Santa Ana and Alos de Balaguer

A couple of return trips to places we’ve been before – albeit new sectors.

I signed off my 2014 Santa Ana post with: Definitely somewhere we’ll return on future trips.

Santa Ana

It’s been a surprisingly long time coming! A less promising forecast in the Camarasa / Balaguer area prompted a drive out west, further away from the mountains (actually just over the border into Aragon) and we were rewarded by bits of blue sky to offset the chilly temperatures. Santa Ana is either awe-inspiring or disappointingly industrial, depending on your point of view / mood. The massive dam and hydroelectric paraphernalia lends an unusual backdrop to the towering orange walls and needles (and leaves you with a faint foreboding – I do hope they got their sums right…)

Our plan was to climb on the Sectors Placa Vermillia / L’Espero which you can make out as the orange wall and grey pinnacle just to the left of the dam. The guidebook warns of a bit of bushwhacking, which is fair, but so is the 10mins approach time (but only if you follow the instructions and don’t get distracted exploring the various undocumented routes in the gorge on the way).

Here’s a shot from the tunnel near the parking on the opposite side of the river. We did L’Aresta de l’Arab, 6a+, and Cafe de Music, 6a, either side of the orange cavey arete in the centre right of the photo. Both good. I also put in a huge effort to come agonisingly close to doing Que be Kascales, a 33m 7a which runs the full height of the grey tower on the right. The lower overhang yields surprisingly easily on great jugs, the upper orange lip requires much teetering on no-holds, but then even the no-holds run out. A complete absence of chalk and a failure to notice the penultimate bolt hinting at a move out right at the top didn’t help, and I didn’t have the heart or the fingertips for another attempt – and anyway it had moved into the shade and was quite chilly!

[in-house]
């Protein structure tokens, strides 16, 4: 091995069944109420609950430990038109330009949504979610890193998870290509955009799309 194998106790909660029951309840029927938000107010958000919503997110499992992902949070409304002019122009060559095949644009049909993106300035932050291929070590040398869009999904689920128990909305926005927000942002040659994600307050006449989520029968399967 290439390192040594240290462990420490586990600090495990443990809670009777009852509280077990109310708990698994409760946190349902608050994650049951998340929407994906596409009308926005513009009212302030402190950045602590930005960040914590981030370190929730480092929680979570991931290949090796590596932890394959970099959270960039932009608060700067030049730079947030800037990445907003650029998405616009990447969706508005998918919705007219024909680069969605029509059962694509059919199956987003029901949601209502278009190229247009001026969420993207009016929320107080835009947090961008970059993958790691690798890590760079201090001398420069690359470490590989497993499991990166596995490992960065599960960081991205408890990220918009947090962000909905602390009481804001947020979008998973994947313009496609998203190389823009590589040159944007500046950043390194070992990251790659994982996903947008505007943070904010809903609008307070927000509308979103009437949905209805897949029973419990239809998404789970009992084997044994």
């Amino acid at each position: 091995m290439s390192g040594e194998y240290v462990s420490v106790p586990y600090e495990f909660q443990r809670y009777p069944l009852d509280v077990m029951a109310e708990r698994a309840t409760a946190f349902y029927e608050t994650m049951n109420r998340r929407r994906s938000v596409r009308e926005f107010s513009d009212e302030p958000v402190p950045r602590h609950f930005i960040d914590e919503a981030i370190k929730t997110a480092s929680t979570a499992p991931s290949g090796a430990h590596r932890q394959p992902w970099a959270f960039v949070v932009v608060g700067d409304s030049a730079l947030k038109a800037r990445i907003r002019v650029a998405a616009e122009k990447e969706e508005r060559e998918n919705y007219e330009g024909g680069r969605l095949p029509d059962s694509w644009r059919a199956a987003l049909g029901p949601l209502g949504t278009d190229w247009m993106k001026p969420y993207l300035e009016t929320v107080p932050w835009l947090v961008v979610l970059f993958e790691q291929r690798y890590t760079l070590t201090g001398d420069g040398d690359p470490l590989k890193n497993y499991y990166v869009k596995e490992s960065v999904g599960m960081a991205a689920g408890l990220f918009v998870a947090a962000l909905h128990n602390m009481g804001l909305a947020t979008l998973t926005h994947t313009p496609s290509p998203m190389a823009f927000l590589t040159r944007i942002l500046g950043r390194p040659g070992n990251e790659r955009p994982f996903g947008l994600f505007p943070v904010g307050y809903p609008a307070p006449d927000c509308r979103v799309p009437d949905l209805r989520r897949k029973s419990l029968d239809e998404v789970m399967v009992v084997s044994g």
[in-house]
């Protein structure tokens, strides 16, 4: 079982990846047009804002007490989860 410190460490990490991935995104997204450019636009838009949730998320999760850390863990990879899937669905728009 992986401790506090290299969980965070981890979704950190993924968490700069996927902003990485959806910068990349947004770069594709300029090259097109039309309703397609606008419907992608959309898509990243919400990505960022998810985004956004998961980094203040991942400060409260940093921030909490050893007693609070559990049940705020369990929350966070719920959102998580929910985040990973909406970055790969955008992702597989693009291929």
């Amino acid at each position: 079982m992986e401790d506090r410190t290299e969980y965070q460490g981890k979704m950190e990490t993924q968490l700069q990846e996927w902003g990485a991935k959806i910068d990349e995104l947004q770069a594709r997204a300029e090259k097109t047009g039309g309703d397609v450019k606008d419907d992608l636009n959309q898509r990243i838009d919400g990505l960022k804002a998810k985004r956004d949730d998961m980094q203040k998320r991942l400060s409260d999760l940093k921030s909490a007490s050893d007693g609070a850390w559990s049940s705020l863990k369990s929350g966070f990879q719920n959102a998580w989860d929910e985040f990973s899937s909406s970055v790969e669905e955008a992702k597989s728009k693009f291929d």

With showers threatening, we needed something fairly accessible to make the most of the remaining sunny window. It doesn’t get much more roadside than Roc & Roc, the 40m first pitch of the multi-pitch Popeye.

Great fun, and pretty steady (just as well given the runout bolting). How’s that for a comfy belay!

Another day and a different weather pattern suggested east was better, so we revisited Alos de Balaguer. Last time we made it a three-crag day, but we rationed ourselves to just two this time.

Alos de Balaguere and a 3-crag day 

First a return to Cal Cari…

… where we met a wild boar on its morning constitutional (and were hoping it was long gone when we later saw a pack of hunting dogs chasing past).

Helen mopped up most of the routes she didn’t do last time, including…

Metropolitan, 6a+
Capita Nemo, V+
Hac dos oh, 6a

Having pretty much ticked the crag I thought I’d check out El Balco del Segre, a couple of km the other side of the village – though given the description of “fiercely steep tufas” I’m not sure why I bothered.

It certainly lives up to its billing
… and the “Balcon” is a great place to chill and look out over the river Segra judging by the banter coming from the strong in-situ locals resting between attempts on their projects.

My objective was the easiest route on the crag – Vernal Sota la Pell, 7a (more than half the remaining 18 routes are 8s) which was of course a little polished as the go-to warm-up. I wrestled through the gleaming holds to grind to a halt 3ft from the chain where it gets very bouldery. It takes the gently overhanging groove in the foreground, and you can see what the rest of the crag is like – with the benefit of hindsight I’ve no idea quite why I thought a 15m bouldery 7a would suit me! (Perhaps the illogical extrapolation that I’d enjoyed the 42m 7a, Mangui-O’Donovan on the adjacent sector last time).

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